Fannie Mae ups penalty on "strategic defaulters"

Discussion in 'Wall St. News' started by ASusilovic, Jun 23, 2010.

  1. Fannie Mae said Wednesday that borrowers who default despite having the capacity to pay or did not complete a workout alternative in good faith won't be eligible for a new Fannie Mae-backed mortgage for seven years from the date of foreclosure. The move is aimed at encouraging borrowers to work with their servicers and pursue alternatives to foreclosure. Fannie Mae also plans to take legal action to recoup the outstanding mortgage debt from home owners who strategically default on their loans in jurisdictions that allow for deficiency judgments.
  2. already posted about these deadbeats.

    you bought it , you eat it
  3. rew


    So 8 years later strategic defaulters can do it all over again? Why give them a second chance? We lost enough money on them the first time. And I say "we", because courtesy of our criminal government we are all guaranteeing Fannie Mae's debt with our tax dollars.
  4. there is nothing wrong with strategic default, it's simply a contract like any other. The agreement is the bank lend you the money, you make your payment, and the house is the collateral. If you dont pay, bank takes the house. It's up to the bank to do the due diligence on the current/future value of the collateral to determine their risk BEFORE signing the contract and give you the loan.

    If the contract is no longer in your favor, then why shouldn't you walk away per the agreed upon terms - handing over the collateral. There is no moral hazard, there is no term in the contract that says the debter needs to cover the losses if the market value of the collateral has declined. If the market value went up, but you cant make your payment, will the bank not take your house or give you the profit?

    All this morale harzard is just pure bullshit, now they are trying to make laws out of it to unfairly lock in 1 side of the contract, after it's signed and the ink dried..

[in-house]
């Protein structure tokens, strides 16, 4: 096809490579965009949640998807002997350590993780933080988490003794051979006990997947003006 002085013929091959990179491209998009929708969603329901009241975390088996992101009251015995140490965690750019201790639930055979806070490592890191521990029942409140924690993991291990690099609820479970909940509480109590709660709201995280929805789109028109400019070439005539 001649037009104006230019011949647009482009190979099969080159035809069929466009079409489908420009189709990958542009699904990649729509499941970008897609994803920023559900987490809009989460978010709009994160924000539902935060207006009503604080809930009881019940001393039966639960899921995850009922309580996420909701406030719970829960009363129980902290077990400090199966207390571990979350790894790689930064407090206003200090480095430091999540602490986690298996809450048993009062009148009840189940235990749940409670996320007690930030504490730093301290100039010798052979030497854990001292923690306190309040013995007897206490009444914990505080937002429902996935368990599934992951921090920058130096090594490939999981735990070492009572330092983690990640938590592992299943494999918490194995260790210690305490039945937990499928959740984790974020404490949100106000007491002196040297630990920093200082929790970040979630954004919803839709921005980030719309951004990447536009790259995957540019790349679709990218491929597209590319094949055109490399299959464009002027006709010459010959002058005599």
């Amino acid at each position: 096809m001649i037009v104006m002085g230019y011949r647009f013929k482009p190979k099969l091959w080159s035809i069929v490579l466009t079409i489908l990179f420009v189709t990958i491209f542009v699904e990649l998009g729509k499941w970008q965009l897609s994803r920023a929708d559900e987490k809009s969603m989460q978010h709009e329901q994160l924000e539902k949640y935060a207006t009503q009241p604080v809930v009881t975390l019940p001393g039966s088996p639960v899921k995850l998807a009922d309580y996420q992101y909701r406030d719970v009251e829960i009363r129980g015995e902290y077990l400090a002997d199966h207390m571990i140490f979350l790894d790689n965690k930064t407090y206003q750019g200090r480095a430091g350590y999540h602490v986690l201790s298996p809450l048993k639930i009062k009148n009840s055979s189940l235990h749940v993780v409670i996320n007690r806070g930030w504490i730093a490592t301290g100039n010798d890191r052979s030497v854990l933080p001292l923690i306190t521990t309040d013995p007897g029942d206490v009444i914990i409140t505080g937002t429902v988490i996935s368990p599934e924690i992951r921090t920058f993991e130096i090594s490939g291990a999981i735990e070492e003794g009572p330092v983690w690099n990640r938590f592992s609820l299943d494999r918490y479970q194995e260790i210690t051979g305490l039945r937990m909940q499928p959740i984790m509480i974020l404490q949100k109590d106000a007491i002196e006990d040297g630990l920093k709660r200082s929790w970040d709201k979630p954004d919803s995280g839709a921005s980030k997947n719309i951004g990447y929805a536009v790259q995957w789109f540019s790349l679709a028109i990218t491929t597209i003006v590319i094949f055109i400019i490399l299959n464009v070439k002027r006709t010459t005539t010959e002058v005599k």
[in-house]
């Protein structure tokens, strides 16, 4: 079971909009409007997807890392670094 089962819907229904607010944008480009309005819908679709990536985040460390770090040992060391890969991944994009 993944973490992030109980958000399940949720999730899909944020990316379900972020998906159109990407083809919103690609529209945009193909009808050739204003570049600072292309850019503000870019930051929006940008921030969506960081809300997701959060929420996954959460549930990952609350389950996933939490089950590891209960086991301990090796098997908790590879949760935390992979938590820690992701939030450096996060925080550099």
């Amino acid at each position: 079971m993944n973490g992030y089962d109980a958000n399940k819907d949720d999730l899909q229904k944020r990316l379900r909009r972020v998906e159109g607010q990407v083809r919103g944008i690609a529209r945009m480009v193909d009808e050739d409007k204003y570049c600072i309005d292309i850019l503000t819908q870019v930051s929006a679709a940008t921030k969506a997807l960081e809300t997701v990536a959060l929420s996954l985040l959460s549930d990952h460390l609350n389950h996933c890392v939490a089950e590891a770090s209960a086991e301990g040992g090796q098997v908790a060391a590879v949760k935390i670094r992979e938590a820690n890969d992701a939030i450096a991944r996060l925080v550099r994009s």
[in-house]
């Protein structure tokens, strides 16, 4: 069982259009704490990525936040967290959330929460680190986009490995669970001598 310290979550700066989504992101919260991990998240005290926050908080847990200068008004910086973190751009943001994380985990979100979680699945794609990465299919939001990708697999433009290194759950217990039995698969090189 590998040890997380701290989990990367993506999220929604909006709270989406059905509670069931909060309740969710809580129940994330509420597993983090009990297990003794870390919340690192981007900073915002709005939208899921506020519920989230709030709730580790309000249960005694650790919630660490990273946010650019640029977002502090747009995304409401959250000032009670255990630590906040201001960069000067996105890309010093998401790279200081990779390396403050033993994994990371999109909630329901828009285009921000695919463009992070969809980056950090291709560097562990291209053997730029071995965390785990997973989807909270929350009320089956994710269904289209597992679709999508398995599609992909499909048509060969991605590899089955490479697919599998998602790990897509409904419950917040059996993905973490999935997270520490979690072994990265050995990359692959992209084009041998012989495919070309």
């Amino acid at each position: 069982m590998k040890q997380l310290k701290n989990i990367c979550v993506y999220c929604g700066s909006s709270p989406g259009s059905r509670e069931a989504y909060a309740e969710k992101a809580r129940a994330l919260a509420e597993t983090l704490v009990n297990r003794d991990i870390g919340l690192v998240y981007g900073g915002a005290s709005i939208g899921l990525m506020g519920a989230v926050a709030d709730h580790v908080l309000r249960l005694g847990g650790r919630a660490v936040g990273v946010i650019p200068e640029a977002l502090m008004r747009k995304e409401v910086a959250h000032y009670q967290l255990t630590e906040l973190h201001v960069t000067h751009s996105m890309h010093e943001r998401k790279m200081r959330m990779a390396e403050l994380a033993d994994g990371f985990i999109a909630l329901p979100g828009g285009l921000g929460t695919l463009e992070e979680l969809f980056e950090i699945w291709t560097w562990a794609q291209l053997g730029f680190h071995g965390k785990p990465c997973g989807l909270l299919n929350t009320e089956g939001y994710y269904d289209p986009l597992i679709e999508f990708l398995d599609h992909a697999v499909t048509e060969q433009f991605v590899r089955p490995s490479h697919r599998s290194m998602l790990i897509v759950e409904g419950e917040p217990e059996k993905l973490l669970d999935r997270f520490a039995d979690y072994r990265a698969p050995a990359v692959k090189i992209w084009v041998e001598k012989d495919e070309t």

5. schizo


    What I don't understand is why must we as a nation feel so bad about plummeting home prices? If home prices were "affordable" to begin with, there wouldn't be any need for all these foreclosures. The argument against foreclosure is that it would further erode prices of the entire neighborhood. That's horse shit. I say let it fall even further.

    We need to redefine what a house really means in our lives and stop treating it as an ATM. Home is a sacred gathering place to eat, sleep, and do everything in between. As such, it should be treated with respect, a notion that is completely alien in our money-crazy society.
  6. I have no beef with strategic defaulters. What's good for the goose is good for the gander.
  7. S2007S


    Exactly what I have been saying all along. Prices have been held up with stimulus money and huge amounts of tax credits, if they would let the market do its own thing without propping it up every time it takes a small dip prices would be at reasonable levels. Prices are still overvalued and need to drop even more before there is a bottom. It was alright for prices to bubble over, but now that prices have stopped rising they have intervened in the process causing prices to stabilize. Housing has not found a bottom, until the free market decides prices are still way overvalued.
  8. S2007S


    Let the houses go into foreclosure, there is no need to save everyone who couldn't afford it to begin with and also dumb enough to take out an adjustable rate mortgage.
  9. MattF


    ummm...doesn't a foreclosure sit on your credit for 7 years anyway? Sure, you *might* be re-eligible in 4-5 the way things are now, but theory if you aren't, this is the *exact* same thing!

    Just big brother "scolding" you for doing it because lots of others are :D
  10. Spend those 7 years saving up for your next down payment.
    #10     Jun 24, 2010